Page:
It’s hard to imagine that a crazy street person and the BP disaster have something in common. Now add in a painful leadership lesson and you’ll know what’s in store for you when you face something that can go terribly wrong in business.
I was in Boston recently taking in the fabulous city. I’ve been there many times as I have family there. I love roaming around the city walking everywhere. If I’m tired I can always take the T or a cab back to the apartment. This visit was no different. I was walking to my favorite getaway–Trader Joe’s–I’m serious,as they have wonderful products that I just can’t get in Dallas.
The day was beautiful. It was 70 degrees, sunny, with blue skies overhead and not a cloud in the sky. I had my sunglasses on and as I walked, I looked around. Many of the stores and restaurants had just put out their flower boxes and filled them with a wide array of colorful flowers. The greens contrasted with the reds, blues and pinks. I took it all in.
As you’re walking, you can people watch in Boston like you can in any large city. Along with the reds and blues of the loyal Boston Red Sox fans you can see people from all over the world. Boston street traffic has a quiet hum that’s different from the noisiness of New York City. Boston is so much more civilized. Or at least I thought it was.
This time, as I crossed the street I heard someone shouting. The words were not all intelligible. As I got closer, I saw a 6 foot tall, casually dressed man who appeared to be in his late 30s. He was screaming. He didn’t look like a disheveled street person. He just sounded like an angry man.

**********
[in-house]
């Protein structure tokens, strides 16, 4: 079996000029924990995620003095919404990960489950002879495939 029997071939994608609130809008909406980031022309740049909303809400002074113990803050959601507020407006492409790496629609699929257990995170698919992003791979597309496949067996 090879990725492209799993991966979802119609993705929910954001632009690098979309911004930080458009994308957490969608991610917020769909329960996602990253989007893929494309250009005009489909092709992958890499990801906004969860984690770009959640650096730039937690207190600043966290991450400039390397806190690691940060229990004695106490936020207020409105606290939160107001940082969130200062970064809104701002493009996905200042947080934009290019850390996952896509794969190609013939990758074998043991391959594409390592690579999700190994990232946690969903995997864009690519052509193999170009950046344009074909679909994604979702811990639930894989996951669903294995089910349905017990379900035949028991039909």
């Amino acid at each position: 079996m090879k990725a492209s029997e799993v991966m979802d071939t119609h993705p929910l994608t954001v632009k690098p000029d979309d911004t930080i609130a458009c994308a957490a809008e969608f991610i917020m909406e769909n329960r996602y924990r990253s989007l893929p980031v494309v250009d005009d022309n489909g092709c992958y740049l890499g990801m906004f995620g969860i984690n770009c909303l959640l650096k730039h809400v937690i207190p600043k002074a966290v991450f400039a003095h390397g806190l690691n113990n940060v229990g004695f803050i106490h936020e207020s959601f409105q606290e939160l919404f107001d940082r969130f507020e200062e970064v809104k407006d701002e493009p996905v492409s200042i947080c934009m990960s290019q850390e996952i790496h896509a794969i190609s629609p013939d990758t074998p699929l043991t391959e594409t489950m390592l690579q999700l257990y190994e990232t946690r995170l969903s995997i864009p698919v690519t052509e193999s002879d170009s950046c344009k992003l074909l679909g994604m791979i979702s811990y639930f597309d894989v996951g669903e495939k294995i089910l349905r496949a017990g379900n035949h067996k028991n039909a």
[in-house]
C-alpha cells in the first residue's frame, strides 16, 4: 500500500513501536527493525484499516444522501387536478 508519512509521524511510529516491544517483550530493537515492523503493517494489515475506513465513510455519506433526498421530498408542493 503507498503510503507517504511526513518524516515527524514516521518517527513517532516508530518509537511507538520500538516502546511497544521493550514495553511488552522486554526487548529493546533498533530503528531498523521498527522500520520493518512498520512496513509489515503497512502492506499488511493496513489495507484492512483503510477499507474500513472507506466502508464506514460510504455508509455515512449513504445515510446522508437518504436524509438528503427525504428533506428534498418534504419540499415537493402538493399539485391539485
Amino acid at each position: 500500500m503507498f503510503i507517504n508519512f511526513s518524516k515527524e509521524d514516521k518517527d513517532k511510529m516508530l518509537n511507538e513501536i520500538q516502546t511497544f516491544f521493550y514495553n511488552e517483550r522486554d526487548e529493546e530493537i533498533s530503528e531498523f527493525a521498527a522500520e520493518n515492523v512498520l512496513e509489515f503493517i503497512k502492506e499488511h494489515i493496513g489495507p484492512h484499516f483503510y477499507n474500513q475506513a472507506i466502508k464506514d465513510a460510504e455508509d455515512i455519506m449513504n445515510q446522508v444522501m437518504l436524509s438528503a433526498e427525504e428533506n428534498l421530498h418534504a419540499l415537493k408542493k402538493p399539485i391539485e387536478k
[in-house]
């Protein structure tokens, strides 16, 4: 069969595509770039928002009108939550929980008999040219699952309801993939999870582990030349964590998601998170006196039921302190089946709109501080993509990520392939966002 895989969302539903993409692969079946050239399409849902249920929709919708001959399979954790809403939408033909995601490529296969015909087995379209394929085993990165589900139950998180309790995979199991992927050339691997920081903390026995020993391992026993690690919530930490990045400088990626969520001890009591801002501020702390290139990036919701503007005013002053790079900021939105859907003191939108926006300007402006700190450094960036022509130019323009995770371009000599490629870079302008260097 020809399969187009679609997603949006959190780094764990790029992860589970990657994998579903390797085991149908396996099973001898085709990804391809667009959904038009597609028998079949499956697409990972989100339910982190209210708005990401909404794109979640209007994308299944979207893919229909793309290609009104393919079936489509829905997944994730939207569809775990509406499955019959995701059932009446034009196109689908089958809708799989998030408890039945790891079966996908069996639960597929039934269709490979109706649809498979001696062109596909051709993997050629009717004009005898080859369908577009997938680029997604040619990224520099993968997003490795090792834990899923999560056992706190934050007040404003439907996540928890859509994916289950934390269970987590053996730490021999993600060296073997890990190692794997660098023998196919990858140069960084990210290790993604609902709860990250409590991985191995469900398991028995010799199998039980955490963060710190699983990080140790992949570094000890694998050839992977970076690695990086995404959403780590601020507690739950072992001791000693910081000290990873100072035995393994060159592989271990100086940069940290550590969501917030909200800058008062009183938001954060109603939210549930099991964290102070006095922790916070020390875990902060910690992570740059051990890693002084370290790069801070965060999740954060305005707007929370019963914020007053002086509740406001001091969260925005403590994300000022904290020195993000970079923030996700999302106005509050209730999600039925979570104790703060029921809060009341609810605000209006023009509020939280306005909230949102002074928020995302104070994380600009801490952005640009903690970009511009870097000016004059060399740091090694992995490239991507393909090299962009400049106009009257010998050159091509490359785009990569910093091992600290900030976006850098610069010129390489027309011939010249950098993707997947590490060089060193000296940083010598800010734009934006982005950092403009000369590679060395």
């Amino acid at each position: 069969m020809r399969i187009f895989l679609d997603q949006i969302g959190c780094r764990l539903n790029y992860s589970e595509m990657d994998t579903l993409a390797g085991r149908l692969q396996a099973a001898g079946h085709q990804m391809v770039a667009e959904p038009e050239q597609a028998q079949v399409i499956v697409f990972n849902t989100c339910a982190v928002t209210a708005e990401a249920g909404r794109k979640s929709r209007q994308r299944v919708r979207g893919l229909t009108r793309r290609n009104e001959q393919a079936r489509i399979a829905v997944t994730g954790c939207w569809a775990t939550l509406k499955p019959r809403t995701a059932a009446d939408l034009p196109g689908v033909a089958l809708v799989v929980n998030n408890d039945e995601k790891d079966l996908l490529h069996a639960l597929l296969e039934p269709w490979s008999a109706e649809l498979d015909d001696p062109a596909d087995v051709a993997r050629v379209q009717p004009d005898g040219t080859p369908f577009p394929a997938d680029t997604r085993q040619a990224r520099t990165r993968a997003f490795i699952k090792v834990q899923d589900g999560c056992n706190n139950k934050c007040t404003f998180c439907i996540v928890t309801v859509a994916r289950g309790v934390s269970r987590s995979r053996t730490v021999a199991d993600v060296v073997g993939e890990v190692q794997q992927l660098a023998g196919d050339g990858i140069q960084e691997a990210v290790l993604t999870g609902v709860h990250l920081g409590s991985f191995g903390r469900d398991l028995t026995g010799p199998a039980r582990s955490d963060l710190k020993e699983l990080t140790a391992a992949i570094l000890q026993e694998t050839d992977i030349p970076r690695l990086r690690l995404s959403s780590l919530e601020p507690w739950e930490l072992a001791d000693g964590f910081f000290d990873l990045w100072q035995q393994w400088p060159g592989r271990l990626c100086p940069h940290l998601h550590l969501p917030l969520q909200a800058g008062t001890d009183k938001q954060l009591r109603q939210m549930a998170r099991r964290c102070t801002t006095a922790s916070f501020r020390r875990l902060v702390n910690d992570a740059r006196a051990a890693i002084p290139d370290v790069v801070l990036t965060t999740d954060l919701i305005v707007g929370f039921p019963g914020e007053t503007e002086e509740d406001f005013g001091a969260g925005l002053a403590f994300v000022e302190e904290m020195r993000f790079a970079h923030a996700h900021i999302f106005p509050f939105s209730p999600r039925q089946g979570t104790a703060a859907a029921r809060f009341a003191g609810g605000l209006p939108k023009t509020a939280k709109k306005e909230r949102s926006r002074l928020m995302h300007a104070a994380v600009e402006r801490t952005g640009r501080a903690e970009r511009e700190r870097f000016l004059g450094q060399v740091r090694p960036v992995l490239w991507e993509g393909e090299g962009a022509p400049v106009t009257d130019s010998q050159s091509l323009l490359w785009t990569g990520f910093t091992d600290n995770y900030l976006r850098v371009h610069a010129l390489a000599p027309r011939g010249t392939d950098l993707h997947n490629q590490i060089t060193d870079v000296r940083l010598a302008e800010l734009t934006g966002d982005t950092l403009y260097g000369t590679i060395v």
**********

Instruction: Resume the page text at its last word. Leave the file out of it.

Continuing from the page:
I saw a young family walk by him. There were moving quickly. There was a father, mother and two young boys in a carriage. They were Jewish. How did I know? The kids and father had on skullcaps. This angry man was yelling abut Jews and much of what he said was garbled, but that much I could hear.
It got a little scary. There was a crowd of about 15 people walking around this family. Despite the numbers in the crowd, no one said anything. The light turned red and we were all standing at the stop light. The screaming continued. I said, “Stop screaming.” The big, angry guy couldn’t tell who it was and continued yelling while moving on. The family moved on away from him as well. The whole situation left me shaken.
How is this like the BP catastrophe? Someone knew that the test for explosive gas in the drilling mud was inadequate. A test which would normally be 18 hours or more was judged adequate at 30 minutes. There had to be other opportunities to stand up and say something when a fail-safe blow out preventer also fails. Where were the people who could have said “stop” before this catastrophe happened?